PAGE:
Alice recalled a young nurserymaid had once taken her on an outing to the docks, but only after obtaining Alice’s solemn promise that she would not speak of the incident to her parents. Alice was very small at the time, perhaps three or four, and was so excited by the prospect that she promised immediately, would have promised anything to be allowed to go.
Her mother always scrupulously avoided that part of the New City, sniffing that it was “full of common people.” Alice’s nurserymaid dragged the gawping child through the masses of burly, sweaty men, reeking of salt and fish and whiskey and tobacco smoke, their teeth and clothes stained, their arms and faces so brown from the sun that they looked like visitors from some exotic Eastern land.
Everywhere there was noise and movement—men shouting, carrying barrels of goods, old sailors mending nets or sails, docks being scrubbed and supplies carted aboard for the next sailing.
There were a few people like Alice’s father, dressed in suits, speaking intently to captains. There were men who invested in ship’s concerns and kept scrupulous track of those investments.
There were others from the upper echelons of the New City, wrinkling their noses as they were led to ship’s quarters for a sea voyage. It would be lovely, she thought, to sail on a ship to a faraway country.
Her nursemaid halted before one of the smaller fishing boats, where she was hailed by a grinning young man with hair so pale it could not be called yellow and eyes of startling blue.
His name was Mathias, and he had a strange accent. He told Alice he was from a country of ice and snow, a place where there was barely anything green and the land was filled with white bears twice the size of a man.
Alice could hardly credit this, but Mathias said it was true. Then he put her on his knee and fed her some very strange dried fish that tasted mostly of salt and told her a story of a woman who fell in love with one of these great white bears, who was actually a prince in disguise.
This story so thrilled Alice that she wanted to go with Mathias back to his home, so that she too might marry a bear and live in a palace made of ice. He laughed and kissed her cheek and set her down. Then he and the nurserymaid (Why can I not recall her name? I remember his but not hers) had sat close on overturned barrels, holding hands and murmuring to each other while Alice played a game collecting odd things she found on the dock. A ripped bit of netting, an interesting rock, a tarnished coin from someplace far from the City. She ran to and fro, gathering things in a pile at their feet.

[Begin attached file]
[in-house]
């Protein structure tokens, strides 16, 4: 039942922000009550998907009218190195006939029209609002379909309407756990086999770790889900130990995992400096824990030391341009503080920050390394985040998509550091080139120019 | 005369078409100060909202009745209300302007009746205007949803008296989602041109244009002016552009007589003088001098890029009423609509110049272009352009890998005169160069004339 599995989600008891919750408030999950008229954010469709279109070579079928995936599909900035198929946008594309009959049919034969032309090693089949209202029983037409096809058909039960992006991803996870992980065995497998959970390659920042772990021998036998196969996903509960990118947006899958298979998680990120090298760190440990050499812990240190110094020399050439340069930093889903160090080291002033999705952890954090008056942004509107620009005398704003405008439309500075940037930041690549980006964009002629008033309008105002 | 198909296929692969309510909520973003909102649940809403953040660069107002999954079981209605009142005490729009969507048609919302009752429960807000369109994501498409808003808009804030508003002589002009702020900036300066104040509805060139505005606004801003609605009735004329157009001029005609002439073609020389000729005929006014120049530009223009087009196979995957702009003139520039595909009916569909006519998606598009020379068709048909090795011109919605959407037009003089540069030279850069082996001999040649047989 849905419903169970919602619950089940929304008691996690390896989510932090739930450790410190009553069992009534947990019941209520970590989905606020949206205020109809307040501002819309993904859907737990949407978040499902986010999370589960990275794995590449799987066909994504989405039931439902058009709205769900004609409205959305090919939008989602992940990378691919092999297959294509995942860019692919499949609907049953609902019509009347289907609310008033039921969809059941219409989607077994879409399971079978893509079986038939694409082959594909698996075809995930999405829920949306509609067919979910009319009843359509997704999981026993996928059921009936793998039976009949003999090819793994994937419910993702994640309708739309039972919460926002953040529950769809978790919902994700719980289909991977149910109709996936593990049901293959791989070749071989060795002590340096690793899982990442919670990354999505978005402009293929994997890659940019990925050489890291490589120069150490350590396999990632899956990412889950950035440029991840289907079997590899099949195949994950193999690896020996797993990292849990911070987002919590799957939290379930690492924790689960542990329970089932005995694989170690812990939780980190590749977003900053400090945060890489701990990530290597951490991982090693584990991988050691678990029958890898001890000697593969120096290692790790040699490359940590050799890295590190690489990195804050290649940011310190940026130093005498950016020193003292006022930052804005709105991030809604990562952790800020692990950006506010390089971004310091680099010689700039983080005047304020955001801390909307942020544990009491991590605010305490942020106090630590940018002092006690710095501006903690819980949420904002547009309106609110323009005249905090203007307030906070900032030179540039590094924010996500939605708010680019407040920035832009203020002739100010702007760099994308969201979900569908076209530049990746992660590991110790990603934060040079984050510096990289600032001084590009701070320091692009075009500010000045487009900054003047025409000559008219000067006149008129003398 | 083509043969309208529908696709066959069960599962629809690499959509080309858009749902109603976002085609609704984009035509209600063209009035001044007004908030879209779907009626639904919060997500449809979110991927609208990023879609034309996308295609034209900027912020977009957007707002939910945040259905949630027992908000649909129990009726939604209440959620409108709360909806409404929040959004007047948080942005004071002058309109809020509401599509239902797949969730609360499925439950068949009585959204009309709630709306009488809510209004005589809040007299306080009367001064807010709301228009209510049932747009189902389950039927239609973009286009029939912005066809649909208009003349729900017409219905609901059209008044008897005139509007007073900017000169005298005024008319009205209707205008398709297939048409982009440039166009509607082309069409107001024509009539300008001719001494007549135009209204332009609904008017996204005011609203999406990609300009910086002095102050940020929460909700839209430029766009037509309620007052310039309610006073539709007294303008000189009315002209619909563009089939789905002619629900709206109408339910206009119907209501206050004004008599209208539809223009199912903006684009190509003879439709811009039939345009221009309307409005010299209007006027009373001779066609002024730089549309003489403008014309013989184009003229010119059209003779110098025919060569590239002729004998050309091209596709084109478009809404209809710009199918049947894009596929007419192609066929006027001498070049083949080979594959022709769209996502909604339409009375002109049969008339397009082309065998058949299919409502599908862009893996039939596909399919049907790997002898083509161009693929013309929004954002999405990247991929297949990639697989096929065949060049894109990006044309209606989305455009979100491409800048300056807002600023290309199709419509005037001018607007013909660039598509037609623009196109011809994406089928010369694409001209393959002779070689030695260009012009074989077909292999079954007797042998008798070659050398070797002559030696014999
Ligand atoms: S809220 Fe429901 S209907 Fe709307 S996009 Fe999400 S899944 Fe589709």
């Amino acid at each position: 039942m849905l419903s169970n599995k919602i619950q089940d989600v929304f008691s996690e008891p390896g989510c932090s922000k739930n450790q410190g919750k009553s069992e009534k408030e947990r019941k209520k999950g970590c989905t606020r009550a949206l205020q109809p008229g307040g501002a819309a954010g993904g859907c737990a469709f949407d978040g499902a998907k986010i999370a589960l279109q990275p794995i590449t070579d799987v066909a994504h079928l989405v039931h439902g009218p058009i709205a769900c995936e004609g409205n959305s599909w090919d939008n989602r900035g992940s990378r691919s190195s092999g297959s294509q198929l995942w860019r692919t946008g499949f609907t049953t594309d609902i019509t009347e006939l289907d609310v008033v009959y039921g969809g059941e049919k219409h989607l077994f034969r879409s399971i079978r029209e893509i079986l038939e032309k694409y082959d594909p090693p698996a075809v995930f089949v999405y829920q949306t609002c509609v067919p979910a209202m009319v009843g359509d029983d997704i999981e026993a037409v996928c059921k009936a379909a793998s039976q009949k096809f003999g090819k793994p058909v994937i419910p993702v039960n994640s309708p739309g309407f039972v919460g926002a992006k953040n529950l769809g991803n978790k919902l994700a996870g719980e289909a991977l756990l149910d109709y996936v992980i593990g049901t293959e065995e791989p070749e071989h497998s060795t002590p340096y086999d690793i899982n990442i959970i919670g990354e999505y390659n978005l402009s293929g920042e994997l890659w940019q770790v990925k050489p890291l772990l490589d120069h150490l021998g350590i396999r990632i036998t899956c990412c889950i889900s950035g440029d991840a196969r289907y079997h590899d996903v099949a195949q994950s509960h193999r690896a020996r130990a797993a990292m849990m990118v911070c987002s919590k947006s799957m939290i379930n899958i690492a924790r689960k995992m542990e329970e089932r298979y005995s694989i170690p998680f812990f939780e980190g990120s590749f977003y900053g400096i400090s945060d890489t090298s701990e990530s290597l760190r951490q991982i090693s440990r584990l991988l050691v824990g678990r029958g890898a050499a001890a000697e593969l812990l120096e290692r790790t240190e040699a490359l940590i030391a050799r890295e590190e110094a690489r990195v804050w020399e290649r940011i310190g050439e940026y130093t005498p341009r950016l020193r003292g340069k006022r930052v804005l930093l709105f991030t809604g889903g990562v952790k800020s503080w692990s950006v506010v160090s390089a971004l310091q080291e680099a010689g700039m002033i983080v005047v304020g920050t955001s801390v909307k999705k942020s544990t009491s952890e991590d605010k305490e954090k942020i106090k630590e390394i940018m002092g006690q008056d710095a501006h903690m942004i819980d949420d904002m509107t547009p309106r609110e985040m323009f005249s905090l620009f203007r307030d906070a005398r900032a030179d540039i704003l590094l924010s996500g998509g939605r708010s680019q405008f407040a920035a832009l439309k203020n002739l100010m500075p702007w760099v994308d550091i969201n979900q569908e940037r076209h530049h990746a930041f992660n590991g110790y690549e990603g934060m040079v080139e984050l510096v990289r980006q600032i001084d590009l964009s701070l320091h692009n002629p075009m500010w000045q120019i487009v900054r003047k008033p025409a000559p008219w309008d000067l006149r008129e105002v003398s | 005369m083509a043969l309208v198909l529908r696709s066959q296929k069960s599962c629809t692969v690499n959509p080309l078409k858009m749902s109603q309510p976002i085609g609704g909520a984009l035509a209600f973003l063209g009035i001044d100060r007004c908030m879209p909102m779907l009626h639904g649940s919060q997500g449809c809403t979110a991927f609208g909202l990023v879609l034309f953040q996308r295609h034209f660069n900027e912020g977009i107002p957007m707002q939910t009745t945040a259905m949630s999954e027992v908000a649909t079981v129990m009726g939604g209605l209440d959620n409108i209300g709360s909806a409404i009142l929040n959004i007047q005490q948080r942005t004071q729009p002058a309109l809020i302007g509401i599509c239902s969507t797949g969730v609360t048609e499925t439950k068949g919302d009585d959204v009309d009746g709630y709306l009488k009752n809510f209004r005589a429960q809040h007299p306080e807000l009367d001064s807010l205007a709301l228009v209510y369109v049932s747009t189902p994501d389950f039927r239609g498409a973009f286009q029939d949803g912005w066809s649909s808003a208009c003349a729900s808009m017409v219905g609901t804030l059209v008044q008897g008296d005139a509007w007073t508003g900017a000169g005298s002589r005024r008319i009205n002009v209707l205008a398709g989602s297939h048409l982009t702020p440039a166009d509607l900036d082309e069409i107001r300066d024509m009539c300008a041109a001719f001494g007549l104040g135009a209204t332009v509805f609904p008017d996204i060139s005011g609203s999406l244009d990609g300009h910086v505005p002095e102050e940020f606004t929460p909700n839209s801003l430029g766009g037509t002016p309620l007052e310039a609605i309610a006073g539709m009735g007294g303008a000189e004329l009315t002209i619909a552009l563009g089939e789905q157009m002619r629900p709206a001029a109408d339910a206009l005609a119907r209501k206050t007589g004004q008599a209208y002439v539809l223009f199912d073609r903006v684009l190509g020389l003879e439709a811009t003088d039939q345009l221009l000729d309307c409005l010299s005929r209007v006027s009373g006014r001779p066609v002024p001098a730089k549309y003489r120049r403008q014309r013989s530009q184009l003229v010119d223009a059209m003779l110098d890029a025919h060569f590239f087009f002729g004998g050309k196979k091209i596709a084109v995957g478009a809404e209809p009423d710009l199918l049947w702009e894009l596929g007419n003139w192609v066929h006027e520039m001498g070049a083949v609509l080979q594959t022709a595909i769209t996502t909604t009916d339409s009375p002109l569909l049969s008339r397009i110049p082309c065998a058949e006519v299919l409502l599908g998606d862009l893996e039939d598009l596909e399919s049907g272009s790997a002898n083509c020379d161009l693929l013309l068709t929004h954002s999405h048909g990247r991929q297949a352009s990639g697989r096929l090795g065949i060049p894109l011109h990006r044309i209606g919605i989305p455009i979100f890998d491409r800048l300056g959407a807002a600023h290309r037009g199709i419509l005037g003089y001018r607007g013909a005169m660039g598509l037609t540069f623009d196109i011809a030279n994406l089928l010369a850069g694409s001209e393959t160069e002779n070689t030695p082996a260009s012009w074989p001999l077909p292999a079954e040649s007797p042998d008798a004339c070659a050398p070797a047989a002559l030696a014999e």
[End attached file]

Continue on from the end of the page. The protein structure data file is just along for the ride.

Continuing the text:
After a time she’d found everything within easy reach and strayed farther and farther in search of something interesting. Suddenly she looked up, and realized she could not see Mathias’ boat, and all around were the dizzying tall masts of ships and a busy crush of people who did not notice her.
She wanted to burst into tears but instead took one or two hesitant steps, hoping the movement would reveal the fishing boat nearby. But there was nothing familiar.
Alice felt her insides shrinking and all she wanted then was to be at home. It was nearly teatime, she was sure, and her stomach growled and her hands shook and she wanted her mother, wanted the sweet scent of roses to envelop her.
Then there was a man before her, a man clothed in the respectable suit and top hat of the New City, a man with a kind voice and hard, hungry eyes, offering to help her and pulling a sweet from his pocket.
She reached for it, forgetting her fear, forgetting the need to find her nurserymaid, and the man’s other hand reached out for her, to close around her.
RED QUEEN available July 12th!
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